Damn! Look at this radiator. Have you ever seen such an admirable appliance? It embodies grace and charm in cast iron...
...and white paint, of course. Hamerite paint. Paint directly over old paint, bare metal, or even rust. And it works. Of course it still needs some touch-ups. You can't see the défauts in my pictures, but if you get your eyes close to the thing you sure can. Walt will be doing the touch-up work this morning.
Of course, how often do you get your eyes close to a radiator? Or even notice one? Les radiateurs font vraiment partie des meubles. CHM will tell us whether that expression can apply in this case.
To paint it, we had put the radiator on an old sheet that we use as a drop cloth. But paint dripped off the radiator, soaked through the sheet, and ended up in big splotches that were drying on the floor. Thank goodness the floor is ceramic tile. We were able to clean it with what they call White Spirit in France — it's a solvent and paint thinner, maybe turpentine — with the help of a scraper and scouring pad.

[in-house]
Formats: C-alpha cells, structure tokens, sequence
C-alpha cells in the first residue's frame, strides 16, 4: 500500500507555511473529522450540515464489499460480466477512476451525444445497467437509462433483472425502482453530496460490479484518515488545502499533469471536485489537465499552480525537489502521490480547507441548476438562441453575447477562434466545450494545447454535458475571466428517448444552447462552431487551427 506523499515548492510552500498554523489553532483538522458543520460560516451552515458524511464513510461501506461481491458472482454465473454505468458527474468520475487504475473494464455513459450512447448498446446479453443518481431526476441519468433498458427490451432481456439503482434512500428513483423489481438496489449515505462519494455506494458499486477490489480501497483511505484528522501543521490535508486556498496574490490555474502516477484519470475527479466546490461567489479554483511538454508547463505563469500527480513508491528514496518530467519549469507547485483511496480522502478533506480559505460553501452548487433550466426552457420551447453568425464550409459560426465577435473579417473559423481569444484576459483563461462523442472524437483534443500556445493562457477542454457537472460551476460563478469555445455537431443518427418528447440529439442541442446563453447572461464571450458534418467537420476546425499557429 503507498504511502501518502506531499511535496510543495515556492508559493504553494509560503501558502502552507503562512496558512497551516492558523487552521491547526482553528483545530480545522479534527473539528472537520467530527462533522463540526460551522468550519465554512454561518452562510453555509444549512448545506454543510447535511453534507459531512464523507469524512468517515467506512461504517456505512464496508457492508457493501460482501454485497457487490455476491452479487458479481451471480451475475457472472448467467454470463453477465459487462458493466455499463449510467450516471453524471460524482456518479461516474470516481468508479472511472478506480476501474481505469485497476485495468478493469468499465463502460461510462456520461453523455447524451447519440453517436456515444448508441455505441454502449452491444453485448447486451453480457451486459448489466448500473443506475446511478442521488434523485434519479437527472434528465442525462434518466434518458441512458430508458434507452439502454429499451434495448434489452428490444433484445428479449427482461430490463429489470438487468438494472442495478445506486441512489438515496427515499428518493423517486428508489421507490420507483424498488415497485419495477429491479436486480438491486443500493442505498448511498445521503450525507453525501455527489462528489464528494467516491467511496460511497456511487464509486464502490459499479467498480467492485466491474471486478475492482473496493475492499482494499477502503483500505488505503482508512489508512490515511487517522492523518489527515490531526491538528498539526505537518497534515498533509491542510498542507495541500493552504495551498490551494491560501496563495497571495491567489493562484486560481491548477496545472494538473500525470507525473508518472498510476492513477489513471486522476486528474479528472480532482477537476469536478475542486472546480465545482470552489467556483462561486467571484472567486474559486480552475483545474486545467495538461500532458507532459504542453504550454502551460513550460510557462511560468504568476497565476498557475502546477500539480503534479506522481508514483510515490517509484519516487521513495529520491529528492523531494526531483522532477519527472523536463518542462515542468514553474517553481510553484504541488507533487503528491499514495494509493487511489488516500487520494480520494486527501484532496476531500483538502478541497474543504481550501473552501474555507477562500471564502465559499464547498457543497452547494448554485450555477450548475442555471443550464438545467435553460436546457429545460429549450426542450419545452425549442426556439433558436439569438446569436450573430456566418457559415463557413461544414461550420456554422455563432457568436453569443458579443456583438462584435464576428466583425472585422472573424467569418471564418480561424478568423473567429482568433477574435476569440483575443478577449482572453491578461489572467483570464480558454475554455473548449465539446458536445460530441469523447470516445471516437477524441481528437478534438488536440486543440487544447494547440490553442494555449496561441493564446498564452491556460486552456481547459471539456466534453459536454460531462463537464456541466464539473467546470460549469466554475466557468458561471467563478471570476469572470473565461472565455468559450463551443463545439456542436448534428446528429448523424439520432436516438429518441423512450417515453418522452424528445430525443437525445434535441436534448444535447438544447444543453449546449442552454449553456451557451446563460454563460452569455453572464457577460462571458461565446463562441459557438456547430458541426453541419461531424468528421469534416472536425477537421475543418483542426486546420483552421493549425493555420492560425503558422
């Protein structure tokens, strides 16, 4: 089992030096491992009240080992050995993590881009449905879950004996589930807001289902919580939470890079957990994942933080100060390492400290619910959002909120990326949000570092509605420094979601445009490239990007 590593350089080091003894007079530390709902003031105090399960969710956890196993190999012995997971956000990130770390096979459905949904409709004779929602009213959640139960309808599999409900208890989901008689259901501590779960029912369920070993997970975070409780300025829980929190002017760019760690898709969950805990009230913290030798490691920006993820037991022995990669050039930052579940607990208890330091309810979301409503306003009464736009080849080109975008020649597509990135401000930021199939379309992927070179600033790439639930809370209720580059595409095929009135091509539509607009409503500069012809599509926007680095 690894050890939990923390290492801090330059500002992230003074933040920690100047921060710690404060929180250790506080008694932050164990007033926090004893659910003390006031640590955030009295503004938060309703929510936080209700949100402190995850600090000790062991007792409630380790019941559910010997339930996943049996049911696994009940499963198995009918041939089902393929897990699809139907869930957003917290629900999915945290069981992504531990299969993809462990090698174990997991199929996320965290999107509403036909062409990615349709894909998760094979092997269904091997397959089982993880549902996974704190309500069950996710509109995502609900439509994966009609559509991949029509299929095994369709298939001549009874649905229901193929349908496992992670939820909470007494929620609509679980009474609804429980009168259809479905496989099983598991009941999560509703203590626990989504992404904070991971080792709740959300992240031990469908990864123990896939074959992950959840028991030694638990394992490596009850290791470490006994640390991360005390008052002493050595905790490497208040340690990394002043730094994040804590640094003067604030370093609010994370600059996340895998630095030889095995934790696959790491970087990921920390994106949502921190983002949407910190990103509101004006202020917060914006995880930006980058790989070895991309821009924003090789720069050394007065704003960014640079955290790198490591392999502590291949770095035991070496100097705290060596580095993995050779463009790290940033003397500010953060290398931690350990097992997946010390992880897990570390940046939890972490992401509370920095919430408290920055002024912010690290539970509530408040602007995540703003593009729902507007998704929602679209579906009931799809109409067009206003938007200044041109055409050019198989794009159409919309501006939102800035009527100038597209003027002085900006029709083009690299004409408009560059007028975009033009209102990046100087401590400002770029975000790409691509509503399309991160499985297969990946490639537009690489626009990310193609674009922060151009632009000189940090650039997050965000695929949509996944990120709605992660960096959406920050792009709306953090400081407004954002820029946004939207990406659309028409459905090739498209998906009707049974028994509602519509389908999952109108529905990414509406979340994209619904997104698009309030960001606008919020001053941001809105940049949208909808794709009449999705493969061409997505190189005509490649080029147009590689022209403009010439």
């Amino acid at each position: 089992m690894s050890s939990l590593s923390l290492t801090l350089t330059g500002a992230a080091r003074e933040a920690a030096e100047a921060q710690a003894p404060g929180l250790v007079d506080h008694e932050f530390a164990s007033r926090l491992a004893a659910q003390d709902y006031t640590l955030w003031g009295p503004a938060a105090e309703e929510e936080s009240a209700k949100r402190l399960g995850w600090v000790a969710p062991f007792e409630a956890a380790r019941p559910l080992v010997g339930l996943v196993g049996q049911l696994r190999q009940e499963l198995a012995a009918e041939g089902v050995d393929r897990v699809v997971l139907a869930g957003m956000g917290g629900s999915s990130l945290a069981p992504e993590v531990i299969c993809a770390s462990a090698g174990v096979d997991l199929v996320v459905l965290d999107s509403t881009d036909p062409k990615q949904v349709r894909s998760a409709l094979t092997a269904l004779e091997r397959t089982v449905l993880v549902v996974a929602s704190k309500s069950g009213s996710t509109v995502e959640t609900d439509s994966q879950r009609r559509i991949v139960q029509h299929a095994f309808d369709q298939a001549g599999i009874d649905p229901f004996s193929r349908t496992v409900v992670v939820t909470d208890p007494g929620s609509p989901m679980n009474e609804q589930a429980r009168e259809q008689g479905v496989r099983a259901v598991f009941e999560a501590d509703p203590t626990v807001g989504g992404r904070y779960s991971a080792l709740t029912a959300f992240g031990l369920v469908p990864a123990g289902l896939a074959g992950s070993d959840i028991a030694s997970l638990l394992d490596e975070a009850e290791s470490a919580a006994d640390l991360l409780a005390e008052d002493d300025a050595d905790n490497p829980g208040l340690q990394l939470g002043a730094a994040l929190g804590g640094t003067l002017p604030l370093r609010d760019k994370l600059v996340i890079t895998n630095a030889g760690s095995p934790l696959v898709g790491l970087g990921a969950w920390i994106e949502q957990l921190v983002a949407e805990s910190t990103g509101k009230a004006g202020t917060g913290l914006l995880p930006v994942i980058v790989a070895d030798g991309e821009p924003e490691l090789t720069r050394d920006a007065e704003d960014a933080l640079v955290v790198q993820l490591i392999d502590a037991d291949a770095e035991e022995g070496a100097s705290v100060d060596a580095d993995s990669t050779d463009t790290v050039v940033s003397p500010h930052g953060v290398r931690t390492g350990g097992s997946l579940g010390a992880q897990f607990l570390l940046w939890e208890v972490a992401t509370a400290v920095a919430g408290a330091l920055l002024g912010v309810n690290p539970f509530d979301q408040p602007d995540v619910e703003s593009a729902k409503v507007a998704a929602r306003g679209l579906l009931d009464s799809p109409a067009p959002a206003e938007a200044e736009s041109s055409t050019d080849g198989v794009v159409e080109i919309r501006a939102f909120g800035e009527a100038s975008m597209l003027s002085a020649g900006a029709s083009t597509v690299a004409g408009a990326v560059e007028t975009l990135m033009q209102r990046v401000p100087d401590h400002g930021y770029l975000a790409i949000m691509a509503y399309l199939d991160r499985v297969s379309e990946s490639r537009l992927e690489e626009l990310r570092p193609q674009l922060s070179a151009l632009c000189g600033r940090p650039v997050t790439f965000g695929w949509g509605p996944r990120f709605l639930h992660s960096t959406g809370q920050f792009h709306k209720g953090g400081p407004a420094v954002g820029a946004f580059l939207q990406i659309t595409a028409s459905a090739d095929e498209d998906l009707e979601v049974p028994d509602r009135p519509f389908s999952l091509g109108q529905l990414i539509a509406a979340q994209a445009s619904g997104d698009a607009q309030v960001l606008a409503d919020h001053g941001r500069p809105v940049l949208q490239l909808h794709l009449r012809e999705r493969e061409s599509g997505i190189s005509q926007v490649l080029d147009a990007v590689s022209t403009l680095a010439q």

Then I had to wash the floor with a cleaning product, rinse it with hot water and vinegar to deodorize it, and dry it with a towel. It didn't take too long, and I think it was worth it.
We have been working on our kitchen for more than a year now. In May '07, we had a new window and shutter put in. We had electrical work done (new outlets and a vent fan over the stove) later that summer. In May 2008 we painted the walls and ceiling, bought a toaster oven, and then got a new gas stove to replace the old electric one. And then, finally, we painted the radiator. All the while, we tried to keep cooking.
This is what you do when you have a lot of spare time but not a lot of spare cash. At least you feel a little more worthy when you complete the job. C'est enfin fini.